A large flow of private investment made the manufacturing sub-sector to contribute18 per cent to the GDP in 2010-11. In addition, a huge amount of private investment had been made in the services like telecommunication, banking, education and health in the 2000s. Meanwhile, the ratio of private investment to the total increased from 55 to 79 per cent over the past two decades. The energy (electricity, gas and water sub-sector in industry) and infrastructures (the sum of construction, electricity, gas and water sub-sectors) are the agents for economic growth, which is supposed to lead to public sector initiatives. However, the GDP's share of energy to manufacturing relatively declined since the early 1990s. The same pattern is found in case of GDP's share of energy to service sector that started declining in the mid 1990s. On the other hand, the ratio of infrastructure to manufacturing also declined slightly since the late 1990s and the same to service declined since the early 1990s. Because of the relative more scarcity of energy and infrastructures, the private sector-led development initiatives tend to be hampered in coming years. Are the government initiatives sufficient to offer adequate energy and infrastructures in future?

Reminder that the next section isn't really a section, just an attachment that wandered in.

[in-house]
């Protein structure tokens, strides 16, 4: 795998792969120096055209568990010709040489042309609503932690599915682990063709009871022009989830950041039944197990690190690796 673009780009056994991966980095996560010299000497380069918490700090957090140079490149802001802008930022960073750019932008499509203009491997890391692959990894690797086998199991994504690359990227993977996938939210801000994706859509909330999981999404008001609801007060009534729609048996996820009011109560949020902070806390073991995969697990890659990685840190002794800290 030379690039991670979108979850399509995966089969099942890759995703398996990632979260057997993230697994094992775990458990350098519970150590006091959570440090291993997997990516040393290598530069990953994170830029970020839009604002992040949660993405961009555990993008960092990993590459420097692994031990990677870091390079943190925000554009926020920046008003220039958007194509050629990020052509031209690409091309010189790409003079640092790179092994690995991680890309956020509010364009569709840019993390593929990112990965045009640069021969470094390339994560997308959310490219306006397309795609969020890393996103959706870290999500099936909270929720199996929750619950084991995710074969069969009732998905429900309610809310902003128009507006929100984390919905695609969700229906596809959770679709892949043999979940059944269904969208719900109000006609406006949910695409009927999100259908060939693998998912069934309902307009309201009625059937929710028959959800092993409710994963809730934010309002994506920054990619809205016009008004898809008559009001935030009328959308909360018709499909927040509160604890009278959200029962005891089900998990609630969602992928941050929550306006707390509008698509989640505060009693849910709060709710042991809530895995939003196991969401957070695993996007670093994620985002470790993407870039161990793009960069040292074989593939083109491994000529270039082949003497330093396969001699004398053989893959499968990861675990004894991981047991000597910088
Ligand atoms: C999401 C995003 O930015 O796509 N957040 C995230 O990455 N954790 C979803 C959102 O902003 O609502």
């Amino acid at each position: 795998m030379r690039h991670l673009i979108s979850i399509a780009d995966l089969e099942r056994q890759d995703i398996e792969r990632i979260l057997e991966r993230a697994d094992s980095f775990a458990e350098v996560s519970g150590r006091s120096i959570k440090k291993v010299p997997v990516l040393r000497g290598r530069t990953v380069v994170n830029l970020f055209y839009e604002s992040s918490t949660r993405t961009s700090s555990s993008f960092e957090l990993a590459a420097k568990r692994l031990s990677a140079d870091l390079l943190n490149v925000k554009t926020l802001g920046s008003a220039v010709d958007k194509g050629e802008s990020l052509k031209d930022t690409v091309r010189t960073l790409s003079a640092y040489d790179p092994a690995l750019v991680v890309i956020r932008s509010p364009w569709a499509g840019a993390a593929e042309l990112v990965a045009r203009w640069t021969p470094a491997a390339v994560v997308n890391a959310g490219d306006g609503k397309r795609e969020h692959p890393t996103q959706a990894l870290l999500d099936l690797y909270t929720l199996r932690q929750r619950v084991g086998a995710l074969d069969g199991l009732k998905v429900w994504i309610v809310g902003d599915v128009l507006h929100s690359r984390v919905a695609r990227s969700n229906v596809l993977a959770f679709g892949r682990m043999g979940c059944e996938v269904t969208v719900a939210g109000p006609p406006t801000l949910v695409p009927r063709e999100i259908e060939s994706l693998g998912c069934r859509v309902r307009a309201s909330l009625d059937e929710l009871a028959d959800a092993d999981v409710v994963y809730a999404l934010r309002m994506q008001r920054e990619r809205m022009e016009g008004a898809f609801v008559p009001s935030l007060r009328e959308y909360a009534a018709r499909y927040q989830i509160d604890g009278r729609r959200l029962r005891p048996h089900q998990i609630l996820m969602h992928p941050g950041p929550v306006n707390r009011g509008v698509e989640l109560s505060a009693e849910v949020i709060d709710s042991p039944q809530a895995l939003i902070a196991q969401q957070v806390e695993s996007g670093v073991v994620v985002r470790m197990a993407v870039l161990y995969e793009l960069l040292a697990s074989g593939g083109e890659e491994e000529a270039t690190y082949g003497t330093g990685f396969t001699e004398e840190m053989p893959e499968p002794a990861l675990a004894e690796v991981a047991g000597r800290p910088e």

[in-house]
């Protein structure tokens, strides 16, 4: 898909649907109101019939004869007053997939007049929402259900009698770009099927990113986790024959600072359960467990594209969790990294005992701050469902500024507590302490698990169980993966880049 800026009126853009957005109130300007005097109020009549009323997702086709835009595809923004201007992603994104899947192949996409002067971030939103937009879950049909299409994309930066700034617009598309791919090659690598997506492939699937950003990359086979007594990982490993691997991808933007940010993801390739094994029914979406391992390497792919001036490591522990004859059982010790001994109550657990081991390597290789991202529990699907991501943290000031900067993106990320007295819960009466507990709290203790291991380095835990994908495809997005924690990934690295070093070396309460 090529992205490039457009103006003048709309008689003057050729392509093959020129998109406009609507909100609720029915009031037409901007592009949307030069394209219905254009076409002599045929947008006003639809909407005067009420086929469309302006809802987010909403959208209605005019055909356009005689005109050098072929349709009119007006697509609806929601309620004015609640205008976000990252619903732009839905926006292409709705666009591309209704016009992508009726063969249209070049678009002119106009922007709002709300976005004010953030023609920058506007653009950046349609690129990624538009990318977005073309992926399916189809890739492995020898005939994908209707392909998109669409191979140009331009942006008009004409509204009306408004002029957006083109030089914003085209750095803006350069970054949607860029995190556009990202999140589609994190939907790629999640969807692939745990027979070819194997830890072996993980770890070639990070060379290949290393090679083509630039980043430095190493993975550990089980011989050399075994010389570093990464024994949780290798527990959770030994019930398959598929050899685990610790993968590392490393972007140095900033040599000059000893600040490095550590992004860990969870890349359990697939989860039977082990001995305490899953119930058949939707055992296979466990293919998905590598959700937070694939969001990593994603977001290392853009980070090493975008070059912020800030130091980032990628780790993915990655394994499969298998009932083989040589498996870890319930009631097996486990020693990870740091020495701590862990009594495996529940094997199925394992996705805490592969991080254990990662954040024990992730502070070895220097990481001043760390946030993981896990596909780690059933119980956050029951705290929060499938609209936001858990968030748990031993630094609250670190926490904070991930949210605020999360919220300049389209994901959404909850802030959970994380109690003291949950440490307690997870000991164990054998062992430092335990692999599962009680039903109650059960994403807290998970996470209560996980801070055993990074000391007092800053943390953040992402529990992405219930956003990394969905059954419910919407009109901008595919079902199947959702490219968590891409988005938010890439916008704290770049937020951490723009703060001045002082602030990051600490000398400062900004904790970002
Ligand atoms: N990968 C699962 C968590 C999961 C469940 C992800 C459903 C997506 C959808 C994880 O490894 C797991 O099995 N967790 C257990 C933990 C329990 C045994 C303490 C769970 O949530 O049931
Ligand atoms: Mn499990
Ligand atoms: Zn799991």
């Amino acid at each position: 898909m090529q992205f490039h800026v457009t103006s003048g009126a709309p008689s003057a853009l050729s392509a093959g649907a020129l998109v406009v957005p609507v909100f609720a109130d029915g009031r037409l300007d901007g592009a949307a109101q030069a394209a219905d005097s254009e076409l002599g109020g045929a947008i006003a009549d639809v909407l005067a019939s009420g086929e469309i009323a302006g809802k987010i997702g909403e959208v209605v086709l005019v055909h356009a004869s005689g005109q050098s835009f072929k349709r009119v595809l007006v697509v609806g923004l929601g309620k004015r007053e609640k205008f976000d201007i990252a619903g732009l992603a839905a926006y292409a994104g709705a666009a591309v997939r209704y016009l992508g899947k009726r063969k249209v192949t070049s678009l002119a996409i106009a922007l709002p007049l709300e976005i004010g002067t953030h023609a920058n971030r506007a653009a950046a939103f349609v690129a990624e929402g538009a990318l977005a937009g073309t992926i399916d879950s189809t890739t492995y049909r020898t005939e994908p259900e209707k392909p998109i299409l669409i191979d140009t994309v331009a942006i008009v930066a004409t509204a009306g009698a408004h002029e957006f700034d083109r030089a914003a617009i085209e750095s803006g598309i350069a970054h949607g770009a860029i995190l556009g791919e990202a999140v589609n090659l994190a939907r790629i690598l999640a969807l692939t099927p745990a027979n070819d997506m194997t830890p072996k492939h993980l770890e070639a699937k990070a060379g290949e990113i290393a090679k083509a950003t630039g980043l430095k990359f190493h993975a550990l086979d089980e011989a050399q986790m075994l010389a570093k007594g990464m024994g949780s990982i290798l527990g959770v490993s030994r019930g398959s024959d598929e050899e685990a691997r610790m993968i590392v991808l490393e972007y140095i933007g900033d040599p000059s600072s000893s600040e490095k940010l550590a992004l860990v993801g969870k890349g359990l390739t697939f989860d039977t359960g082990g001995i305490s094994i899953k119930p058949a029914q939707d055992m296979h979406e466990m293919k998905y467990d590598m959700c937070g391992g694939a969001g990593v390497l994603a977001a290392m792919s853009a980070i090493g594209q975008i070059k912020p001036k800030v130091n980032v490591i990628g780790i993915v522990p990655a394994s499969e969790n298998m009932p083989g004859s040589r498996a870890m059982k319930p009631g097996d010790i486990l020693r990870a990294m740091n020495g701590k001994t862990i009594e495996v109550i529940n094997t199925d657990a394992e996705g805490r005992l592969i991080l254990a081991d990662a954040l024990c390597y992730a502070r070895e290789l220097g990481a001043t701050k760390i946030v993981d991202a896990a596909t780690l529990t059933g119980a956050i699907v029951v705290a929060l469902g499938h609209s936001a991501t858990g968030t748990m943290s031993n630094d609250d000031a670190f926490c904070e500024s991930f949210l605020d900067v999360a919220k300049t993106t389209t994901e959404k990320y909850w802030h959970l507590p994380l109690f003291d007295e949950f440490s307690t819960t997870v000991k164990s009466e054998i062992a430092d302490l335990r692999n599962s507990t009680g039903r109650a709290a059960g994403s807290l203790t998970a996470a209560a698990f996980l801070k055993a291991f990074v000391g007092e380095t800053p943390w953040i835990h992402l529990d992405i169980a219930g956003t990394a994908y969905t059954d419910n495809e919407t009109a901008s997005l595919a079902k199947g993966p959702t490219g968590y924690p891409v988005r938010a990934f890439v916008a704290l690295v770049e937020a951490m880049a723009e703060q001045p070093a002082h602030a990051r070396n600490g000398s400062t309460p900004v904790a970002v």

Public initiatives for infrastructure creation are usually implemented through the Annual Development Program (ADP). However, the share of ADP to GDP declined from 9.0 per cent in 1979-80 to 4.5 per cent in 2010-11. The allocation was raised in some pre-election years in the mid 1990s, late 1990s and mid 2000s but had a severe fall to 3.74 per cent in 2008-09. Such a decline in ADP is a bad omen for infrastructure development. Though the government blames it on inadequacy of domestic fund, the country has huge national surplus of savings over investment. Starting acquisition in the early 1990s, this surplus reached more than 5.0 per cent of GDP in the late 2000s. In addition, it has a larger annual flow of wage erasers' remittance amounting to more than 10 per cent of GDP. What is needed to channel out such fund is to rationalise real interest rate and to avoid hasty move of monetary tools. Moreover, the government initiative of pubic-private partnership (PPP), which is still fruitless, could be made effective with suitable pay-off on private investment. Now the question is whether the politicians will go for any serious drive, when the economic grows at seven per cent with dysfunctional politics.